Year: 2017

Tom Leinster’s Basic Category Theory

9781107044241I just love the opening two sentences of Tom Leinster’s 2014 introductory book, which still seem about as good a minimal sketch of what category theory is up to as you could hope for:

Category theory takes a bird’s eye view of mathematics. From high in the sky, details become invisible, but we can spot patterns that were impossible to detect from ground level.

Taking a bird’s eye view, and thereby seeing better how things hang together, is the sort of intellectual enterprise that appeals to philosophers. Hence — according to me — the interest of category theory  for those interested in the philosophy of mathematics.

I have praised Leinster’s book here before (I think it is terrific, and it worked well with a student reading group of mathematicians last year). The reason for mentioning it again is that he has now, with the kind agreement of CUP, made the book freely available at this arXiv page.

(If you are new here, and this post is of interest, then you’ll also want to look at my category theory page.)

Teach Yourself Logic 2017

The Teach Yourself Logic 2016 Study Guide was viewed an astonishing 51K times and download 3K times from my academia.edu page last year. It was also downloaded another 1.4K times from this Logic Matters site. I guess (or at least, hope!) that some people, somewhere, have found it useful.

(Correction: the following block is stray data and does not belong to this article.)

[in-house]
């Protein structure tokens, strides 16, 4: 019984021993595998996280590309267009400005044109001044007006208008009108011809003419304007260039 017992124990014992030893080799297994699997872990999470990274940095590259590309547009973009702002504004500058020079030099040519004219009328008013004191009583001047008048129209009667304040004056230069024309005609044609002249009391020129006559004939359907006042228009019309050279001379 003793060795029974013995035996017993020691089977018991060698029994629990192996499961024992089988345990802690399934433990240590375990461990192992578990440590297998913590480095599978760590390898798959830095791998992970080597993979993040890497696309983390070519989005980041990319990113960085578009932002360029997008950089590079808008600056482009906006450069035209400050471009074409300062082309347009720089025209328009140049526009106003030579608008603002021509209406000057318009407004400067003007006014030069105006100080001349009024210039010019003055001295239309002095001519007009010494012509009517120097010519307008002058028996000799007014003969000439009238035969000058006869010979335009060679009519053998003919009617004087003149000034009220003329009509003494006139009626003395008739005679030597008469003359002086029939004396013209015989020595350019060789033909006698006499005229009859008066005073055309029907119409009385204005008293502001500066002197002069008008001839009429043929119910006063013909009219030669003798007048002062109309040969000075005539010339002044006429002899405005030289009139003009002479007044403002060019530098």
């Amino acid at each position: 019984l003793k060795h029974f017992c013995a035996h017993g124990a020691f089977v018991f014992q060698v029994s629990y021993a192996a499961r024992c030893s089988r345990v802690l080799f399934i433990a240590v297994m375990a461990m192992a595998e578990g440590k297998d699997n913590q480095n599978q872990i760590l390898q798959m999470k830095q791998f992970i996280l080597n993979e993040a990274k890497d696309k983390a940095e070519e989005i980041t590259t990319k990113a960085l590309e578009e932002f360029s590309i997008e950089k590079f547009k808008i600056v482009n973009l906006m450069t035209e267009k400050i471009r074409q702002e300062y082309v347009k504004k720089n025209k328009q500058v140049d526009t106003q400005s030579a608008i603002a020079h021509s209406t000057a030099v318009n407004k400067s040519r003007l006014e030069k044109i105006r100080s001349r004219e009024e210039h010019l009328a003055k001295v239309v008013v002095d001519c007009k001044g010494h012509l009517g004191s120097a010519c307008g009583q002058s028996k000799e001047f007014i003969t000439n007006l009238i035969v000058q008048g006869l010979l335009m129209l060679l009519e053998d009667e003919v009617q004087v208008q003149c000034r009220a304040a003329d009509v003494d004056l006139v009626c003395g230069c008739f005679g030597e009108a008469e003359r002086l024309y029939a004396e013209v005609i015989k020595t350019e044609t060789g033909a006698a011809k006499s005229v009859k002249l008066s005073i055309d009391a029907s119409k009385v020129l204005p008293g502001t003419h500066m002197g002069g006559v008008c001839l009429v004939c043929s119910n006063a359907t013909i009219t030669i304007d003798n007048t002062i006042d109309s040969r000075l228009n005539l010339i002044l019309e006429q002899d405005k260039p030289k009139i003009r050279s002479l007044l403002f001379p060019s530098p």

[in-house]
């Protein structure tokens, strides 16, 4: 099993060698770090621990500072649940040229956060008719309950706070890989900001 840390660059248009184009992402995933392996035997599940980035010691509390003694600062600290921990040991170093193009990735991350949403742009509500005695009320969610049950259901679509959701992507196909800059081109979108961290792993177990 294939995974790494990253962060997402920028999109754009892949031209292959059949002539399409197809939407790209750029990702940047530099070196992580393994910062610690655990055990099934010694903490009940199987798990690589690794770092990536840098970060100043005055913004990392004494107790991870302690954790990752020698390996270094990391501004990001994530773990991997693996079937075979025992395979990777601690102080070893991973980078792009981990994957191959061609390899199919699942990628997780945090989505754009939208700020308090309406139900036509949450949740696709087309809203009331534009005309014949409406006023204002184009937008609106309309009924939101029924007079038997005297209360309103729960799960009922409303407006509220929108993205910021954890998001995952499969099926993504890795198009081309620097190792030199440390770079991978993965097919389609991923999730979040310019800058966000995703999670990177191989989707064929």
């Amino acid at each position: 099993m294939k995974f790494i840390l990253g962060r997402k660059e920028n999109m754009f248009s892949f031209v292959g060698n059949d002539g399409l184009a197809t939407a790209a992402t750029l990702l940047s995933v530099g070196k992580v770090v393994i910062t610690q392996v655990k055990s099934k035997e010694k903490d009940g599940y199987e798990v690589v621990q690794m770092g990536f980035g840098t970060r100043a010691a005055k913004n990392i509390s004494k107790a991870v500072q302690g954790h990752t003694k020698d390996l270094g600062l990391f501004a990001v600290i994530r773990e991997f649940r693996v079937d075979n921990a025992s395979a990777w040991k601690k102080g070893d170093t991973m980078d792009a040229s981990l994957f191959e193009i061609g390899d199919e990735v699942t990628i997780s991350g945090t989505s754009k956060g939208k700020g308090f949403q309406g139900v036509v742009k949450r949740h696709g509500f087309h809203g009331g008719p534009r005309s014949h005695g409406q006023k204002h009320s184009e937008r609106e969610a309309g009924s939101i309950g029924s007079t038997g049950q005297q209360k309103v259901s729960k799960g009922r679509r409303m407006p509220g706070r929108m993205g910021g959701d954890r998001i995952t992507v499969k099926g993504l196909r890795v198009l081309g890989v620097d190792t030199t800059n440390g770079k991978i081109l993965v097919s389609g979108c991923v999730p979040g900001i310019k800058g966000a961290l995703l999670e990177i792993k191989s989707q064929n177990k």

Taking a quick look at last year’s version, I haven’t found myself moved to make significant changes right now (partly that’s because my mind, or at any rate the logical bit of it, is so taken up with thinking about IFL2). So the Teach Yourself Logic 2017: A Study Guide (find it on academia.edu by preference, or here) is only a very modest “maintenance upgrade”.

But I must eventually give some thought as to whether it is best to continue with the Guide as a single long document. On the one hand, despite the friendly signposting, 90 pages could seem very daunting. On the other hand, different readers will come with such different backgrounds, interests, and levels of mathematical agility that it is might still seem best just to plot out long routes through the material, all in one place, and (as I do) invite people to get on and off the bus at whatever stops suit them.

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